Patients with common conditions such as back pain, headaches and upper respiratory infections are more likely to receive tests and services of uncertain or little diagnostic or therapeutic benefit--so-called low-value care--when they seek treatment in primary care clinics located at hospitals rather than at community-based primary care clinics, according to a nationwide study led by researchers at Harvard Medical School and the David Geffen School of Medicine at UCLA.
The key factor driving this disparity appears to be clinic location rather than clinic ownership, the research showed. Indeed, aside from referring patients to specialists slightly more often, hospital-owned community clinics delivered care otherwise similar to physician-owned community clinics.
The study findings, published April 10 in JAMA Internal Medicine, found an overreliance on referrals to specialists, CT scans, MRIs and X-rays in patients treated at hospital-based primary care practices, raising concerns about the value of hospital-based primary care, the research team said.
Over-testing and unnecessary referrals are serious concerns because past research shows that up to one-third of medical care may be wasteful or unnecessary. Unnecessary care can not only fuel higher overall treatment costs and spending but also lead to additional invasive and potentially harmful procedures and, in the case of CT scans and X-ray testing, expose patients to unnecessary radiation, the researchers say.
Insights from the study could help hospital-based practices develop strategies that limit the use of tests and procedures that provide little value for patients while driving up health care costs.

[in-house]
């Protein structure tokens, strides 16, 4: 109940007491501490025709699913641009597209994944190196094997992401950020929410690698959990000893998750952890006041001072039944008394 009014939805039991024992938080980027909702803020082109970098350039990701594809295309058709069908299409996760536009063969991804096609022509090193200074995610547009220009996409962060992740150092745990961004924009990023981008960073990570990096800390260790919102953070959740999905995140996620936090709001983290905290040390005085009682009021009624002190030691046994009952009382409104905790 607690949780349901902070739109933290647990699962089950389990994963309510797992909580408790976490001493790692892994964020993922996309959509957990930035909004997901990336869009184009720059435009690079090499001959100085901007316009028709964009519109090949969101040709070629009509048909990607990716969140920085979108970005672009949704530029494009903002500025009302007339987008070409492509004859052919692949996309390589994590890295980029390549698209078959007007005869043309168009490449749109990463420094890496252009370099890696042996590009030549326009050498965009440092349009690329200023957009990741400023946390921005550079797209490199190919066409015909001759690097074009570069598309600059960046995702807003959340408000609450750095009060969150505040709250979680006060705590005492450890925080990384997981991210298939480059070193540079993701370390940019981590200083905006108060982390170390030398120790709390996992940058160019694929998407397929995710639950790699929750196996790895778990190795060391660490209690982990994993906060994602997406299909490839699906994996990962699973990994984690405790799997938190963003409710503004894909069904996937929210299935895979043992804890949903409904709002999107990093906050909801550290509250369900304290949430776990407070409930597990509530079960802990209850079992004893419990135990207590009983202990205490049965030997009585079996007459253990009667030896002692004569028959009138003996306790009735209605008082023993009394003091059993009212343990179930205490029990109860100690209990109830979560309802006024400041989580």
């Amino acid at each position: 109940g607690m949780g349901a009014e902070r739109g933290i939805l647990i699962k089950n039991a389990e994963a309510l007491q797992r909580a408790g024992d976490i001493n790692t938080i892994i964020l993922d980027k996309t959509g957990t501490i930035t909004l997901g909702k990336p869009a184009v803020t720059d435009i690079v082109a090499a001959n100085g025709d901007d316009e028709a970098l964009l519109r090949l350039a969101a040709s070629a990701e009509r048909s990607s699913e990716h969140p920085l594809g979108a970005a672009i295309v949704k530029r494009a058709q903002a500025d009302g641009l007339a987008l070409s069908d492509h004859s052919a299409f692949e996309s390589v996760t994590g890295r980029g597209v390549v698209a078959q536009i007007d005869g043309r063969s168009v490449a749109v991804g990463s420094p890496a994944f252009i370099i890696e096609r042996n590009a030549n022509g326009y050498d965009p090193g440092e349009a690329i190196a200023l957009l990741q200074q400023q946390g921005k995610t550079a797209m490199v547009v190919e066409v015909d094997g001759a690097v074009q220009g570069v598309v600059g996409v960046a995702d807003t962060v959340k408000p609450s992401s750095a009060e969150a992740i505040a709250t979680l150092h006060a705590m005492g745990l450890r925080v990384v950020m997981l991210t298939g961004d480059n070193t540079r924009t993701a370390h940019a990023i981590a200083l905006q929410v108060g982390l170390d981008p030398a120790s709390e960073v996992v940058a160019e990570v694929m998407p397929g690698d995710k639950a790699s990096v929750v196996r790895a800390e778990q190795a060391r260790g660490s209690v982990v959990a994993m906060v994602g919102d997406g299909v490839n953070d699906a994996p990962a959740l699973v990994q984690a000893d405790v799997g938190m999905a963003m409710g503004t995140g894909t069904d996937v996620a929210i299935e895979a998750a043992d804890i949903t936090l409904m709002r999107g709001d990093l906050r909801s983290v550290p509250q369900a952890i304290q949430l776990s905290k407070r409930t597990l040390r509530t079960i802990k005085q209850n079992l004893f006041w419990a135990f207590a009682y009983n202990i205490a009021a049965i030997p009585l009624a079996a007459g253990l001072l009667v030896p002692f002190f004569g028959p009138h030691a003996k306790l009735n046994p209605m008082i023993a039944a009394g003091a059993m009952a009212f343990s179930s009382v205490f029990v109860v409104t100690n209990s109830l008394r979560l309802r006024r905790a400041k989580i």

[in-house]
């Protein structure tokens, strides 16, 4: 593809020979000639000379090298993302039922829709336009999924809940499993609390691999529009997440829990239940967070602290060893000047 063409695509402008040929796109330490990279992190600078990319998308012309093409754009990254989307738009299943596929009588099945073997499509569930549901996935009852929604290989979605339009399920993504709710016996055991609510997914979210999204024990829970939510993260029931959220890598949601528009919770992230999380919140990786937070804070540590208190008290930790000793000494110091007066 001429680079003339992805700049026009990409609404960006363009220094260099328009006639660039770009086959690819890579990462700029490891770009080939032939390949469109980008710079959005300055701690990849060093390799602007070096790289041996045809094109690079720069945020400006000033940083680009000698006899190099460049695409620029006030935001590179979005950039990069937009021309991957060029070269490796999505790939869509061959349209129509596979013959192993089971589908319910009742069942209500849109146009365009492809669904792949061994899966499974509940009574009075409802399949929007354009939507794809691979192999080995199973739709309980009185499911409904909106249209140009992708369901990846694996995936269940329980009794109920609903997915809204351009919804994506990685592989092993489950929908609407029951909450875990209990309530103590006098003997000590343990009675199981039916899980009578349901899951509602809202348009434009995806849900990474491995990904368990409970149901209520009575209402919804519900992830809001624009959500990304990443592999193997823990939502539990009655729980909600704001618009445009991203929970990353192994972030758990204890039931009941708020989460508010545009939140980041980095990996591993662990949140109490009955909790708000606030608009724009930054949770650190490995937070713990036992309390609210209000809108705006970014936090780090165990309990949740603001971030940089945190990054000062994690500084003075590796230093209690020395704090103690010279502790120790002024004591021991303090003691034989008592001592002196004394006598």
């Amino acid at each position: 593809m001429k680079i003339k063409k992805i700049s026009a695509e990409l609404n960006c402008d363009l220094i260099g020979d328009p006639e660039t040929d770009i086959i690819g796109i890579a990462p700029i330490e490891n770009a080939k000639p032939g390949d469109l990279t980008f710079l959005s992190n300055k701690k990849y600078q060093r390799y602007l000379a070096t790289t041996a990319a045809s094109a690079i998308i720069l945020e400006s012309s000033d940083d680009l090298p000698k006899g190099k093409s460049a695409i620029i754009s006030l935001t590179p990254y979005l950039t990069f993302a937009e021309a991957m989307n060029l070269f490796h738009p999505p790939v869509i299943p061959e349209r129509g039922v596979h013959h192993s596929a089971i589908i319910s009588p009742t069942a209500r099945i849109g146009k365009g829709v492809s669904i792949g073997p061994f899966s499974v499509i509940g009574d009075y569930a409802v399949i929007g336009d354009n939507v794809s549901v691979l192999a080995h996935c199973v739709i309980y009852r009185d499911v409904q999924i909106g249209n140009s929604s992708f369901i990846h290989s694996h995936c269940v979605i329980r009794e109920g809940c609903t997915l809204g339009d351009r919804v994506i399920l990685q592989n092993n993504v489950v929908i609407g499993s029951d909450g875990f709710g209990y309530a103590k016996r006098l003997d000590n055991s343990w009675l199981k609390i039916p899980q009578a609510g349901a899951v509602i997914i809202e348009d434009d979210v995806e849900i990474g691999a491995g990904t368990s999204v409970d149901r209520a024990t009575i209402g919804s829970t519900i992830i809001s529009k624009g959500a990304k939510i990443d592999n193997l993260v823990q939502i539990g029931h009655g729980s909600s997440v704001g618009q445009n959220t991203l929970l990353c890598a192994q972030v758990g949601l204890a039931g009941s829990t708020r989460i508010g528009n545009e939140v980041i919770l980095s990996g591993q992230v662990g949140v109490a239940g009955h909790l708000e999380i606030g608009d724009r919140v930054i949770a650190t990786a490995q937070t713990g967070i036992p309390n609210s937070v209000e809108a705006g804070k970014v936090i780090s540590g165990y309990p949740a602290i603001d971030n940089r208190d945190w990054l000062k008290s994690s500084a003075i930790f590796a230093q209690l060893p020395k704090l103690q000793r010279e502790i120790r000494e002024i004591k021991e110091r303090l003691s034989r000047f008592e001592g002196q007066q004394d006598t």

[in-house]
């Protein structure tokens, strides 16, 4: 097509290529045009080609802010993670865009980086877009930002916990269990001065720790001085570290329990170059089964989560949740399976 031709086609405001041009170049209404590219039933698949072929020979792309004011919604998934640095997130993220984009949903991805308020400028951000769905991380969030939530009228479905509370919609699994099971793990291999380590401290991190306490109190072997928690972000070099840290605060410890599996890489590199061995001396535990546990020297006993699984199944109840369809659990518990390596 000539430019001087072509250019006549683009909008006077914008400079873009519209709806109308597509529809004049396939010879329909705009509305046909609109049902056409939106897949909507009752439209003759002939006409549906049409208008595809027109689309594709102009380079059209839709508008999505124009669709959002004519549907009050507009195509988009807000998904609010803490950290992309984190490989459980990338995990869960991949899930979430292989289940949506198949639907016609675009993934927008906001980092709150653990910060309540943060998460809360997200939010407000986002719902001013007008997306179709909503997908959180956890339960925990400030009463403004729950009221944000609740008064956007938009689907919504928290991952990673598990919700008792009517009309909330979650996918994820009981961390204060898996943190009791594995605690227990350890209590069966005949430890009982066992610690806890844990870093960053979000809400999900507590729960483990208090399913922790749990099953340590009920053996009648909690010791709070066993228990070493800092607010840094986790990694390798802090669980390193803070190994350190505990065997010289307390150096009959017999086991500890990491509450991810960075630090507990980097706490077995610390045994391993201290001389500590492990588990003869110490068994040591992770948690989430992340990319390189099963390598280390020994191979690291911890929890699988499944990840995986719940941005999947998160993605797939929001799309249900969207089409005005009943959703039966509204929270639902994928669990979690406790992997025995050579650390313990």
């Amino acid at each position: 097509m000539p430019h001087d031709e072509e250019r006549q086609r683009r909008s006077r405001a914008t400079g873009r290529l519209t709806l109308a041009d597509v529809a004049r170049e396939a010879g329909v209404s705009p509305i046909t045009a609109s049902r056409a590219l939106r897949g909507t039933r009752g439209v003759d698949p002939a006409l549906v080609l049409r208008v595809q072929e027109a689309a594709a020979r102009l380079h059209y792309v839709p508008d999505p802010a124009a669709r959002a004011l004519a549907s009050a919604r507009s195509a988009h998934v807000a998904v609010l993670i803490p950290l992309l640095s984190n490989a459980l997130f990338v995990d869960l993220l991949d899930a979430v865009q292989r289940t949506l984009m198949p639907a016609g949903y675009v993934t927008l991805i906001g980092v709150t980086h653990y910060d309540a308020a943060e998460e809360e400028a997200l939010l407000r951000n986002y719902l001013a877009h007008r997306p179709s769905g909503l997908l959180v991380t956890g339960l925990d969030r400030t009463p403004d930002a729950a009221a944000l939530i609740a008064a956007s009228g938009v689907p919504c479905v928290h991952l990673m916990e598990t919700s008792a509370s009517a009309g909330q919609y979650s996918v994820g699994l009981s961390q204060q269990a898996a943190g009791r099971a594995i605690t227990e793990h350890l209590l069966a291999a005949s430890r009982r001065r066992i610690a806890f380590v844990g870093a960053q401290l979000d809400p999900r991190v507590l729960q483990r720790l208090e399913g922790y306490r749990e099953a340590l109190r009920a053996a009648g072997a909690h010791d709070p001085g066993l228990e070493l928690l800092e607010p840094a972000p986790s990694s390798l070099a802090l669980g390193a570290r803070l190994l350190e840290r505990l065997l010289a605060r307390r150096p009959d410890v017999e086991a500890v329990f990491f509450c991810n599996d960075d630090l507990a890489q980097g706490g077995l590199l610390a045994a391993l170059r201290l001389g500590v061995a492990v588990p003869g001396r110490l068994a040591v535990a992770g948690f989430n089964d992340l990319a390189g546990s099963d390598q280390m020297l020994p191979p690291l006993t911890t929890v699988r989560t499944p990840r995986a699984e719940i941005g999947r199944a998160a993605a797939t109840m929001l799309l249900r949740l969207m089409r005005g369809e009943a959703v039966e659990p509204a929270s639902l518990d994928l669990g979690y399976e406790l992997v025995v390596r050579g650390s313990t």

"Hospital-based practices need to be aware of their tendency to overuse certain tests and services of questionable therapeutic value for patients with uncomplicated conditions," said study senior author Bruce Landon, an HMS professor of health care policy and of medicine at Beth Israel Deaconess Medical Center, where he practices general internal medicine. "That knowledge can help both frontline clinicians and hospital leaderships find ways to eliminate or at least reduce such unnecessary services."
The researchers say their findings suggest that more immediate access to specialists and the proximity and convenience of imaging services in hospitals may drive physicians in such settings to overuse them.
"An estimated 10 to 30 percent of health care spending in the United States stems from services that provide low-value care," said first author John Mafi, an assistant professor of medicine in the Division of General Internal Medicine and Health Services Research at the David Geffen School of Medicine at UCLA. "Reducing the use of such services can not only help curb health care costs--and redirect such resources in more meaningful way--but also protect patients from the potentially harmful effects associated with such services."